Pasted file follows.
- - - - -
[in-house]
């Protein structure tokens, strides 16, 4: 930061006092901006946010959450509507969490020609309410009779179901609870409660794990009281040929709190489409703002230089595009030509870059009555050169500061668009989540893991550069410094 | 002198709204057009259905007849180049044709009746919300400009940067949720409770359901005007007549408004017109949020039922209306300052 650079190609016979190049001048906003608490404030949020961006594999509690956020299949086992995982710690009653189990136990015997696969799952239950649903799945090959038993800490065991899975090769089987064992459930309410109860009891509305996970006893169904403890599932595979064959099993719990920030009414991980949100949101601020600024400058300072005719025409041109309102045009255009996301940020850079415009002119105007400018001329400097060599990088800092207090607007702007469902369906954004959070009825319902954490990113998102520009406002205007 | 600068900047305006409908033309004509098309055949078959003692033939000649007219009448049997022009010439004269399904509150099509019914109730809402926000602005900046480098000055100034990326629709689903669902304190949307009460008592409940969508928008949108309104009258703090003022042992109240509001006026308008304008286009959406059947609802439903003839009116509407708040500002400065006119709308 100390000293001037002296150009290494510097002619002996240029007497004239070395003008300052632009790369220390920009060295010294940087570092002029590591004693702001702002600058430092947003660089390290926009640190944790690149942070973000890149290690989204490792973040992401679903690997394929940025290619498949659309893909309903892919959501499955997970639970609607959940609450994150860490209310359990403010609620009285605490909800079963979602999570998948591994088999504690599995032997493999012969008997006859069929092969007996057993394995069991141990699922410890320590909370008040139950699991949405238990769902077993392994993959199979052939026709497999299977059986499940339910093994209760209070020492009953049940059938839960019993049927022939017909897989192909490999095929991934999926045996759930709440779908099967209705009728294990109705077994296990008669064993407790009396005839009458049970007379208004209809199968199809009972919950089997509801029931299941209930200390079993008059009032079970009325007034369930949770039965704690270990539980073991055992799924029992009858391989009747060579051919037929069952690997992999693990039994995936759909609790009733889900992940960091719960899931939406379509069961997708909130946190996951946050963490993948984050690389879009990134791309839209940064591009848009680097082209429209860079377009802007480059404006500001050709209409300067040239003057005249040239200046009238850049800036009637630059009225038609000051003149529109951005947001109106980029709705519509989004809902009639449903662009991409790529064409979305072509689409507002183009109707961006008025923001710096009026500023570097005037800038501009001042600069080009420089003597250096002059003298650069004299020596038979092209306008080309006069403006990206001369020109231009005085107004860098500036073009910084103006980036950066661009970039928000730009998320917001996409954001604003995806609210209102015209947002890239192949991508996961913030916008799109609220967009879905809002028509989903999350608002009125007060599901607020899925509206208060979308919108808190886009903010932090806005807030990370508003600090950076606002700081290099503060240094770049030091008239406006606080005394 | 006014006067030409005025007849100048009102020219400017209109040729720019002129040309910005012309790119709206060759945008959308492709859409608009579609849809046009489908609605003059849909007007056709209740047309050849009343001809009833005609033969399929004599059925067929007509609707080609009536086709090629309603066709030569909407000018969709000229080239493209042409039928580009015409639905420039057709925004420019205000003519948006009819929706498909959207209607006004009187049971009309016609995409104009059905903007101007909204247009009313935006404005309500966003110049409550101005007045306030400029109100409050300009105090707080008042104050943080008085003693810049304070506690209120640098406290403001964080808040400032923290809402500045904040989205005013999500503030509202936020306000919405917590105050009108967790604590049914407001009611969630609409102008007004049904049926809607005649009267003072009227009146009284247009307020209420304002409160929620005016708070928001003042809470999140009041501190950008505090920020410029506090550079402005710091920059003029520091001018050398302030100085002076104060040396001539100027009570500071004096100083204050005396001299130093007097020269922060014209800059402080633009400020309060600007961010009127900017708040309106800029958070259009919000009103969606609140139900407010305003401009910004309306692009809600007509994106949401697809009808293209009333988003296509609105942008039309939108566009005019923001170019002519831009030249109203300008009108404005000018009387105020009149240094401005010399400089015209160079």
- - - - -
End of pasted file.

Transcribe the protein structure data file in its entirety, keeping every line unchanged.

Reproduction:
[in-house]
């Protein structure tokens, strides 16, 4: 930061006092901006946010959450509507969490020609309410009779179901609870409660794990009281040929709190489409703002230089595009030509870059009555050169500061668009989540893991550069410094 | 002198709204057009259905007849180049044709009746919300400009940067949720409770359901005007007549408004017109949020039922209306300052 650079190609016979190049001048906003608490404030949020961006594999509690956020299949086992995982710690009653189990136990015997696969799952239950649903799945090959038993800490065991899975090769089987064992459930309410109860009891509305996970006893169904403890599932595979064959099993719990920030009414991980949100949101601020600024400058300072005719025409041109309102045009255009996301940020850079415009002119105007400018001329400097060599990088800092207090607007702007469902369906954004959070009825319902954490990113998102520009406002205007 | 600068900047305006409908033309004509098309055949078959003692033939000649007219009448049997022009010439004269399904509150099509019914109730809402926000602005900046480098000055100034990326629709689903669902304190949307009460008592409940969508928008949108309104009258703090003022042992109240509001006026308008304008286009959406059947609802439903003839009116509407708040500002400065006119709308 100390000293001037002296150009290494510097002619002996240029007497004239070395003008300052632009790369220390920009060295010294940087570092002029590591004693702001702002600058430092947003660089390290926009640190944790690149942070973000890149290690989204490792973040992401679903690997394929940025290619498949659309893909309903892919959501499955997970639970609607959940609450994150860490209310359990403010609620009285605490909800079963979602999570998948591994088999504690599995032997493999012969008997006859069929092969007996057993394995069991141990699922410890320590909370008040139950699991949405238990769902077993392994993959199979052939026709497999299977059986499940339910093994209760209070020492009953049940059938839960019993049927022939017909897989192909490999095929991934999926045996759930709440779908099967209705009728294990109705077994296990008669064993407790009396005839009458049970007379208004209809199968199809009972919950089997509801029931299941209930200390079993008059009032079970009325007034369930949770039965704690270990539980073991055992799924029992009858391989009747060579051919037929069952690997992999693990039994995936759909609790009733889900992940960091719960899931939406379509069961997708909130946190996951946050963490993948984050690389879009990134791309839209940064591009848009680097082209429209860079377009802007480059404006500001050709209409300067040239003057005249040239200046009238850049800036009637630059009225038609000051003149529109951005947001109106980029709705519509989004809902009639449903662009991409790529064409979305072509689409507002183009109707961006008025923001710096009026500023570097005037800038501009001042600069080009420089003597250096002059003298650069004299020596038979092209306008080309006069403006990206001369020109231009005085107004860098500036073009910084103006980036950066661009970039928000730009998320917001996409954001604003995806609210209102015209947002890239192949991508996961913030916008799109609220967009879905809002028509989903999350608002009125007060599901607020899925509206208060979308919108808190886009903010932090806005807030990370508003600090950076606002700081290099503060240094770049030091008239406006606080005394 | 006014006067030409005025007849100048009102020219400017209109040729720019002129040309910005012309790119709206060759945008959308492709859409608009579609849809046009489908609605003059849909007007056709209740047309050849009343001809009833005609033969399929004599059925067929007509609707080609009536086709090629309603066709030569909407000018969709000229080239493209042409039928580009015409639905420039057709925004420019205000003519948006009819929706498909959207209607006004009187049971009309016609995409104009059905903007101007909204247009009313935006404005309500966003110049409550101005007045306030400029109100409050300009105090707080008042104050943080008085003693810049304070506690209120640098406290403001964080808040400032923290809402500045904040989205005013999500503030509202936020306000919405917590105050009108967790604590049914407001009611969630609409102008007004049904049926809607005649009267003072009227009146009284247009307020209420304002409160929620005016708070928001003042809470999140009041501190950008505090920020410029506090550079402005710091920059003029520091001018050398302030100085002076104060040396001539100027009570500071004096100083204050005396001299130093007097020269922060014209800059402080633009400020309060600007961010009127900017708040309106800029958070259009919000009103969606609140139900407010305003401009910004309306692009809600007509994106949401697809009808293209009333988003296509609105942008039309939108566009005019923001170019002519831009030249109203300008009108404005000018009387105020009149240094401005010399400089015209160079």